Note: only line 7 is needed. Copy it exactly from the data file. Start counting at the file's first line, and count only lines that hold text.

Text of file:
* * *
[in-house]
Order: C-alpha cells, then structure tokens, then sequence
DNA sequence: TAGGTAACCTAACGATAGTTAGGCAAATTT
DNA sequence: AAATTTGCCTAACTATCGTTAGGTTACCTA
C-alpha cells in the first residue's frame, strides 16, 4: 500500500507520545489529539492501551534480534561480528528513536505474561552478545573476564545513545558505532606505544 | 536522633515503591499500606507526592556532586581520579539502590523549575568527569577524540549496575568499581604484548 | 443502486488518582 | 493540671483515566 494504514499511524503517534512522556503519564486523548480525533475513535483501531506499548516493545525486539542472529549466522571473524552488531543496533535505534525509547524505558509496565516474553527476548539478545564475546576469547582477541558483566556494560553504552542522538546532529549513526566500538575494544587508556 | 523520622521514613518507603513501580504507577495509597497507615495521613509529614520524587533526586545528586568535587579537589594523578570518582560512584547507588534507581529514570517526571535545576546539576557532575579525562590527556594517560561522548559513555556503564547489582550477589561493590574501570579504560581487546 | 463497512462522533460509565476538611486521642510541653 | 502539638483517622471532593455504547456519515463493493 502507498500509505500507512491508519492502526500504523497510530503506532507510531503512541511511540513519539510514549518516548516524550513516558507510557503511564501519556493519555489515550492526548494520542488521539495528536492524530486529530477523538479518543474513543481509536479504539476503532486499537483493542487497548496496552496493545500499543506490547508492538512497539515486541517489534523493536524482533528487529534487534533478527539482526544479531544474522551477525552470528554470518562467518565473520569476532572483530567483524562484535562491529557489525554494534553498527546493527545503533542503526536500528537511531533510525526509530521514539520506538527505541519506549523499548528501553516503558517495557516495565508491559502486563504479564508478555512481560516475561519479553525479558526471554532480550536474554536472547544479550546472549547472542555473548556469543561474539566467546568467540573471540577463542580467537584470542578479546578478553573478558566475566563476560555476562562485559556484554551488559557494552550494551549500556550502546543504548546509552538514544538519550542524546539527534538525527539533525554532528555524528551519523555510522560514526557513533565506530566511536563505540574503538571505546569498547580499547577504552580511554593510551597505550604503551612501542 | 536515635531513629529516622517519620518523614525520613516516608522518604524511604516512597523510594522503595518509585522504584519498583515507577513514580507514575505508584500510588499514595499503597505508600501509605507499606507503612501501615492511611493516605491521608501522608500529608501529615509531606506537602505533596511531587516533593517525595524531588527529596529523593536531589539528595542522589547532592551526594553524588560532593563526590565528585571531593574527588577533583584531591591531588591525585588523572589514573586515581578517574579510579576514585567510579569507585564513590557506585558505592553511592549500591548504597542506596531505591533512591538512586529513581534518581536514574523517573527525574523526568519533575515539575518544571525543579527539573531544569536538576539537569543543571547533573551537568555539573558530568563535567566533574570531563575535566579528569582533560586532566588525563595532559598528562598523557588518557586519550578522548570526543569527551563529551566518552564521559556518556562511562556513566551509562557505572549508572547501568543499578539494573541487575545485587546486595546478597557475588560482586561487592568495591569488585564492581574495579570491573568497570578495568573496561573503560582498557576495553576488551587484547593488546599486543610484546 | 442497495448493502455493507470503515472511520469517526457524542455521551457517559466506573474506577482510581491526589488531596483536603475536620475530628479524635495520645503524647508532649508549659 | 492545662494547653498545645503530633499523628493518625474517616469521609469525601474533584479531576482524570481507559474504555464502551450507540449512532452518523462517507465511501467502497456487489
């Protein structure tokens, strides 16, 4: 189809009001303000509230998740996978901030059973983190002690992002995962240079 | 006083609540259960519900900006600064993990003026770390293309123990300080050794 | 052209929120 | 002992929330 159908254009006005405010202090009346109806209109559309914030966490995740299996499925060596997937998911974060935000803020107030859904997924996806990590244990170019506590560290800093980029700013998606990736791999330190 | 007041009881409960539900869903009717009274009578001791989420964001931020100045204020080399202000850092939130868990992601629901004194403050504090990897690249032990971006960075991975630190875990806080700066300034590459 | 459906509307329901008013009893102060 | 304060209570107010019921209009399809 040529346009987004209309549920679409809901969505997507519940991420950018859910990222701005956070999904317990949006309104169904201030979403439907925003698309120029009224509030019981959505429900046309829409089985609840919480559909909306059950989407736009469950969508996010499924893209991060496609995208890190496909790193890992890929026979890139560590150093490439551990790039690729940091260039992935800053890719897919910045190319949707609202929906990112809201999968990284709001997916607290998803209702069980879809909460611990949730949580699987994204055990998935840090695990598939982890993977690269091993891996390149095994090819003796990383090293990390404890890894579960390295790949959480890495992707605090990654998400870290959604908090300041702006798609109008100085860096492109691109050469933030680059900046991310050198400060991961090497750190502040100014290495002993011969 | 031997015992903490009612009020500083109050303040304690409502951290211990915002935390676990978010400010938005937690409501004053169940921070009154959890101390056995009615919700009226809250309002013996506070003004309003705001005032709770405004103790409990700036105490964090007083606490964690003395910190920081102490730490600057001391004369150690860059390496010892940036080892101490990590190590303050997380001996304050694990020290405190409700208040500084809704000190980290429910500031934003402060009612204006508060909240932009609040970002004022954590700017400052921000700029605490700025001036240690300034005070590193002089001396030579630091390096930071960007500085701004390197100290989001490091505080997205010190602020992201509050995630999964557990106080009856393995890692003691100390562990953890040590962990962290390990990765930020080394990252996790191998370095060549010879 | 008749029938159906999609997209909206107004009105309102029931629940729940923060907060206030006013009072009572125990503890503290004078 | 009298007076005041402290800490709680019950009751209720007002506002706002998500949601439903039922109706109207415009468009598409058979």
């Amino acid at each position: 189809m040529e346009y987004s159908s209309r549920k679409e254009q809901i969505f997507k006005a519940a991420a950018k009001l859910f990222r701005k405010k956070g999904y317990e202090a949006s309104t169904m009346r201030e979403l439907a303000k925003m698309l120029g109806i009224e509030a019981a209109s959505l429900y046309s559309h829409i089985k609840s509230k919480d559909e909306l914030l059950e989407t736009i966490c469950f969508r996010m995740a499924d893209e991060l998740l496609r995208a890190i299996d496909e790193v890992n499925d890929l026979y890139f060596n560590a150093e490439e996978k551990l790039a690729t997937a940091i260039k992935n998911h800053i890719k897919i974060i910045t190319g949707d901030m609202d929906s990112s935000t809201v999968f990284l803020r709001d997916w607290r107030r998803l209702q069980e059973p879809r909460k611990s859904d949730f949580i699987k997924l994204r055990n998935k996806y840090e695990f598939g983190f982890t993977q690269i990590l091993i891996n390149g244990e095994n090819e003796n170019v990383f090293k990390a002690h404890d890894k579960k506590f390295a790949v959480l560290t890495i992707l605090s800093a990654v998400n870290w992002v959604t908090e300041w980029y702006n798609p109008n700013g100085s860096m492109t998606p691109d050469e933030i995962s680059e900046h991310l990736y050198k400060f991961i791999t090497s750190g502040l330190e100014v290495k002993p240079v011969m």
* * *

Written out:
């Amino acid at each position: 189809m040529e346009y987004s159908s209309r549920k679409e254009q809901i969505f997507k006005a519940a991420a950018k009001l859910f990222r701005k405010k956070g999904y317990e202090a949006s309104t169904m009346r201030e979403l439907a303000k925003m698309l120029g109806i009224e509030a019981a209109s959505l429900y046309s559309h829409i089985k609840s509230k919480d559909e909306l914030l059950e989407t736009i966490c469950f969508r996010m995740a499924d893209e991060l998740l496609r995208a890190i299996d496909e790193v890992n499925d890929l026979y890139f060596n560590a150093e490439e996978k551990l790039a690729t997937a940091i260039k992935n998911h800053i890719k897919i974060i910045t190319g949707d901030m609202d929906s990112s935000t809201v999968f990284l803020r709001d997916w607290r107030r998803l209702q069980e059973p879809r909460k611990s859904d949730f949580i699987k997924l994204r055990n998935k996806y840090e695990f598939g983190f982890t993977q690269i990590l091993i891996n390149g244990e095994n090819e003796n170019v990383f090293k990390a002690h404890d890894k579960k506590f390295a790949v959480l560290t890495i992707l605090s800093a990654v998400n870290w992002v959604t908090e300041w980029y702006n798609p109008n700013g100085s860096m492109t998606p691109d050469e933030i995962s680059e900046h991310l990736y050198k400060f991961i791999t090497s750190g502040l330190e100014v290495k002993p240079v011969m």